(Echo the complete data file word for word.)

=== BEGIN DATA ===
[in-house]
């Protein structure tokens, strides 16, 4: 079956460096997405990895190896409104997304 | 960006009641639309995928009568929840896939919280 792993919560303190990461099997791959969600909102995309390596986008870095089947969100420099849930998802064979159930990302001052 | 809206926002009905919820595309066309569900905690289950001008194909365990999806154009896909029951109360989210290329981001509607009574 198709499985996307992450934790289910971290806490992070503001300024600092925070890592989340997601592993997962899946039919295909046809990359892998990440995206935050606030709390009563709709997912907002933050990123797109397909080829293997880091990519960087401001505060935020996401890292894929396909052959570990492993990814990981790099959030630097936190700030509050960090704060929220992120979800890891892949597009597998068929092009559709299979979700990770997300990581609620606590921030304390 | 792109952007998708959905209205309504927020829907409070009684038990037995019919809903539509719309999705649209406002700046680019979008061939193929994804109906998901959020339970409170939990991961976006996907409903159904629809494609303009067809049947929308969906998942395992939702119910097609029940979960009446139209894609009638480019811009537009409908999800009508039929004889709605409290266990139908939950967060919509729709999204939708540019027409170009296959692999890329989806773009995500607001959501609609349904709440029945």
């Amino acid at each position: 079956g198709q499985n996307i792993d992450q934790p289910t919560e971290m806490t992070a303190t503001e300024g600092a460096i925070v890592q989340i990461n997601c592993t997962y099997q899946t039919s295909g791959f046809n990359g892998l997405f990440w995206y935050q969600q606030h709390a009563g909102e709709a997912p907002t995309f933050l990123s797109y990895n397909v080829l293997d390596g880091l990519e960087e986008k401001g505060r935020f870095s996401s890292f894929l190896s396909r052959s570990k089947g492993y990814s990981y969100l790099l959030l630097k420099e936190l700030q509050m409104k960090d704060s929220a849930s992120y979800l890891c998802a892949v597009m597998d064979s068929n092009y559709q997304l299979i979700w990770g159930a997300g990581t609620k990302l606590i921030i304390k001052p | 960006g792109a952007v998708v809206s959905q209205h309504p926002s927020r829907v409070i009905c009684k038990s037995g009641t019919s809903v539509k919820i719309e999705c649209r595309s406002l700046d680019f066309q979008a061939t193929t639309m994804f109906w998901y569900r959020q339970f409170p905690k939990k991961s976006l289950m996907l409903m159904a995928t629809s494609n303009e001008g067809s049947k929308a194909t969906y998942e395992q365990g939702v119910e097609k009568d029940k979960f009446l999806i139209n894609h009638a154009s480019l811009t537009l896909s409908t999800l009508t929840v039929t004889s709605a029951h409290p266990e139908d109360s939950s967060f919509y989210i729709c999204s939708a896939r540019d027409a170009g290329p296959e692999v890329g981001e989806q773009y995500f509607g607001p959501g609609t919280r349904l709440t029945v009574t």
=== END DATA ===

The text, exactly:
[in-house]
């Protein structure tokens, strides 16, 4: 079956460096997405990895190896409104997304 | 960006009641639309995928009568929840896939919280 792993919560303190990461099997791959969600909102995309390596986008870095089947969100420099849930998802064979159930990302001052 | 809206926002009905919820595309066309569900905690289950001008194909365990999806154009896909029951109360989210290329981001509607009574 198709499985996307992450934790289910971290806490992070503001300024600092925070890592989340997601592993997962899946039919295909046809990359892998990440995206935050606030709390009563709709997912907002933050990123797109397909080829293997880091990519960087401001505060935020996401890292894929396909052959570990492993990814990981790099959030630097936190700030509050960090704060929220992120979800890891892949597009597998068929092009559709299979979700990770997300990581609620606590921030304390 | 792109952007998708959905209205309504927020829907409070009684038990037995019919809903539509719309999705649209406002700046680019979008061939193929994804109906998901959020339970409170939990991961976006996907409903159904629809494609303009067809049947929308969906998942395992939702119910097609029940979960009446139209894609009638480019811009537009409908999800009508039929004889709605409290266990139908939950967060919509729709999204939708540019027409170009296959692999890329989806773009995500607001959501609609349904709440029945």
């Amino acid at each position: 079956g198709q499985n996307i792993d992450q934790p289910t919560e971290m806490t992070a303190t503001e300024g600092a460096i925070v890592q989340i990461n997601c592993t997962y099997q899946t039919s295909g791959f046809n990359g892998l997405f990440w995206y935050q969600q606030h709390a009563g909102e709709a997912p907002t995309f933050l990123s797109y990895n397909v080829l293997d390596g880091l990519e960087e986008k401001g505060r935020f870095s996401s890292f894929l190896s396909r052959s570990k089947g492993y990814s990981y969100l790099l959030l630097k420099e936190l700030q509050m409104k960090d704060s929220a849930s992120y979800l890891c998802a892949v597009m597998d064979s068929n092009y559709q997304l299979i979700w990770g159930a997300g990581t609620k990302l606590i921030i304390k001052p | 960006g792109a952007v998708v809206s959905q209205h309504p926002s927020r829907v409070i009905c009684k038990s037995g009641t019919s809903v539509k919820i719309e999705c649209r595309s406002l700046d680019f066309q979008a061939t193929t639309m994804f109906w998901y569900r959020q339970f409170p905690k939990k991961s976006l289950m996907l409903m159904a995928t629809s494609n303009e001008g067809s049947k929308a194909t969906y998942e395992q365990g939702v119910e097609k009568d029940k979960f009446l999806i139209n894609h009638a154009s480019l811009t537009l896909s409908t999800l009508t929840v039929t004889s709605a029951h409290p266990e139908d109360s939950s967060f919509y989210i729709c999204s939708a896939r540019d027409a170009g290329p296959e692999v890329g981001e989806q773009y995500f509607g607001p959501g609609t919280r349904l709440t029945v009574t």